Self-archiving and publishing are currently orthogonal

From: Stevan Harnad <>
Date: Thu, 31 Oct 2002 10:58:37 +0000

On Thu, 31 Oct 2002, Richard Poynder wrote:

> I have an associated question: does anyone have any figures, or at least
> an educated guess, as to how the self-archived papers break down by
> subject area?

The same archives I cited in the prior posting have subject
breakdowns. They can (and should) be harvested and tallied, especially
to look at trends across time, which are currently changing.

> In particular, is there perhaps an over-representation of
> scientific and technical papers as compared with medical (if one can
> make that distinction).

There is an over-representation of Physics (and some Maths) compared to
all other fields, scientific, technical, and medical, simply because
the Physicists started first and went the furthest. The breakdown,
however, is definitely not sci-tech (high) vs biomed (low), because
there are many sci-tech disciplines (notable chemistry) that are not
only low, but super-low.

> I ask because I am curious as to whether the
> Wolters Kluwer decision to sell Wolters Kluwer Academic Publishing
> (scientific and technical) but retain their medical business (especially
> Lippincott, Williams & Wilkins), and indeed invest more in their Health
> division, is in any way related to self-archiving trends. Some have
> speculated that their decision to sell was partly influenced by self
> archiving, but this is just speculation at present (and I have as yet
> not managed to speak to anyone at the company).

I think the speculation is incorrect, and that the data contradict it.
It should be Physics journals that are in trouble or being sold, if
self-archiving were a significant factor in such things, but that is
not happening at all.

It is not that self-archiving may not eventually influence journals to
downsize to the essentials, phase out paper, and convert to open-access,
providing peer-review and certification paid for as a service for outgoing
institutional research output, rather than a product that is bought
in through access tolls. But there is no sign of that yet. First
self-archiving itself must grow and generalize across disciplines;
and even then, it will probably be a while before the ubiquity of open
access weans institutions, first from paper and then from the online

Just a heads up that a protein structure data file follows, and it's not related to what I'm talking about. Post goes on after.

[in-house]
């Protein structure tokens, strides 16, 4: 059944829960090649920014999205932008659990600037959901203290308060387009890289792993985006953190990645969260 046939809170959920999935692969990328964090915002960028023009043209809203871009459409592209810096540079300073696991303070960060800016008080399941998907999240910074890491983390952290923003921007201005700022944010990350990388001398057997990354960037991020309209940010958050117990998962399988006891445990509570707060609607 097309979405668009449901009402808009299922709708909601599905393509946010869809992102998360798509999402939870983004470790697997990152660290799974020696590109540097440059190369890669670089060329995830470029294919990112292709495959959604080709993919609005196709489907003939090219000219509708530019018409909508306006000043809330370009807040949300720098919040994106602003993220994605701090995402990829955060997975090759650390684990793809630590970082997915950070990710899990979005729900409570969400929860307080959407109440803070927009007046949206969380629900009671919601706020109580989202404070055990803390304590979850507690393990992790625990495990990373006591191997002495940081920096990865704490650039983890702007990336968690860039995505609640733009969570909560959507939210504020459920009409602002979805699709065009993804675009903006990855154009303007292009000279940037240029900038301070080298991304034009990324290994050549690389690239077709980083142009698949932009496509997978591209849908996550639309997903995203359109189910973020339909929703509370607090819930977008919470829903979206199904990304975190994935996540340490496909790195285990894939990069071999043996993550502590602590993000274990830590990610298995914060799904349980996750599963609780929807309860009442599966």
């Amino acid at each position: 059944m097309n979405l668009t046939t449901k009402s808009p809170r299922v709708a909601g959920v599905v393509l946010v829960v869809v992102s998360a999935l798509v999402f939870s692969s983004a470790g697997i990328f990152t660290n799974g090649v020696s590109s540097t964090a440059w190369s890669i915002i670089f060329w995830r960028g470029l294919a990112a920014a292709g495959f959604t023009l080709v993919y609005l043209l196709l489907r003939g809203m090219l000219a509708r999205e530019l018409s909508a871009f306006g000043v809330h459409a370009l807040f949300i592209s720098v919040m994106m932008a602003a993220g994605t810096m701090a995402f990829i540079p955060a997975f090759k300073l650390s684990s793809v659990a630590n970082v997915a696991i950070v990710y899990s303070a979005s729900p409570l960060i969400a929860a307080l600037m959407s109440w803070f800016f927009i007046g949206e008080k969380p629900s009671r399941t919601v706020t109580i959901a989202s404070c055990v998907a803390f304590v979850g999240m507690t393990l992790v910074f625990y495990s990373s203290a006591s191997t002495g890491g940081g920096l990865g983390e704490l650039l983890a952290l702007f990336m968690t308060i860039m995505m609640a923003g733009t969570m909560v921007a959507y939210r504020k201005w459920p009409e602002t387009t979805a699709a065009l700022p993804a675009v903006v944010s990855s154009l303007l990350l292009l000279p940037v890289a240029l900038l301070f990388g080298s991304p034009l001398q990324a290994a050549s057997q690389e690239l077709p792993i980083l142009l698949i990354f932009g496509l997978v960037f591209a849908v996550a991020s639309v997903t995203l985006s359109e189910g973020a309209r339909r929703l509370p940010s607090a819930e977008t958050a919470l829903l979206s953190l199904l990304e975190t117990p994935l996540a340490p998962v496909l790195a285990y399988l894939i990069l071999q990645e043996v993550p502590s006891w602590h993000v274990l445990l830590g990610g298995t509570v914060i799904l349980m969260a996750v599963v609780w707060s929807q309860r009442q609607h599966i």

access-tolls prevailing today.

In other words, self-archiving is largely orthogonal to the journal
business today, and probably will remain so for some time. Researchers
and their institutions should focus on doing their own part to hasten
the optimal and inevitable, by self-archiving, rather than watching
business trends in journal publishing. What we need urgently is open
access, so as to maximize the visibility, accessibility, useage, citation,
assessability and impact of our research output -- hence maximize research
productivity itself. The economics and business models can sort themselves
out at their own tempo.

> Nevertheless, the
> question arises: does WK's decision to sell scientific and technical but
> retain medical suggest that there are some impediments to self-archiving
> medical papers (be it only greater reluctance for researchers in those
> areas to self-archive). I guess a similar sort of question arises over
> the decision to sell the BertelsmannSpringer business: does it publish
> in areas most threatened by self-archiving?

I would love to see the actual quantitative data on this, by
discipline and across time, but from what I have seen so far,
biomedical research is neither at the top nor at the bottom in
self-archiving, amongst disciplines.

Stevan Harnad

> Any thoughts/facts appreciated.
> Richard Poynder
> Freelance Journalist
> Phone: + 44 (0)191-386-0072
> Mobile: 0793-202-4032
> E-mail:
> Web:
> -----Original Message-----
> From: September 1998 American Scientist Forum
> Simon
> Sent: 30 October 2002 18:55
> Subject: How many papers are there in the OAI-compliant archives?
> Hi,
> I am new to this list and please forgive me if my question has a well
> known answer.
> I would like to interest some people (and some Institutions too) in
> Brazil to start self-archiving their work. It would be helpful to have
> some statistics about the dimensions of the OAI-compliant archives and
> at what rate are they growing? What is the proportion of the papers
> whose full text is also available?
> Do these statistics exist, and where are they? So far I couldn't find
> them.
> In case they do not exist, what would be the most interesting numbers
> to measure? Don't you think that it would be wise to document the
> evolution of the dimensions of the OAI-compliant library while
> everybody is sweating to climb the mountain?
> Thanks in advance,
> Imre Simon
Received on Thu Oct 31 2002 - 10:58:37 GMT

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